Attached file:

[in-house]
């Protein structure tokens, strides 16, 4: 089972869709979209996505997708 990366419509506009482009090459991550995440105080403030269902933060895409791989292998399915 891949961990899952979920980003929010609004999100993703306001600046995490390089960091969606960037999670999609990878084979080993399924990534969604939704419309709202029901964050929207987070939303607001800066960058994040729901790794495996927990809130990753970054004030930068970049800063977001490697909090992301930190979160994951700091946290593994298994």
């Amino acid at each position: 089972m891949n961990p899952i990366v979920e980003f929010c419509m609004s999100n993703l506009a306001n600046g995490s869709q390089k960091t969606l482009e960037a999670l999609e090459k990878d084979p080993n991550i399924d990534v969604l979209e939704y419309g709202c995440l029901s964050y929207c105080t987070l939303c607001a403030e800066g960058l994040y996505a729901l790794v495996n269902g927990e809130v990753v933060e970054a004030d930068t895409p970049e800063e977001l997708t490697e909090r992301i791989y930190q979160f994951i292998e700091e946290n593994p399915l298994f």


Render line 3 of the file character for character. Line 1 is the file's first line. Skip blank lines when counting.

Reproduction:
């Amino acid at each position: 089972m891949n961990p899952i990366v979920e980003f929010c419509m609004s999100n993703l506009a306001n600046g995490s869709q390089k960091t969606l482009e960037a999670l999609e090459k990878d084979p080993n991550i399924d990534v969604l979209e939704y419309g709202c995440l029901s964050y929207c105080t987070l939303c607001a403030e800066g960058l994040y996505a729901l790794v495996n269902g927990e809130v990753v933060e970054a004030d930068t895409p970049e800063e977001l997708t490697e909090r992301i791989y930190q979160f994951i292998e700091e946290n593994p399915l298994f």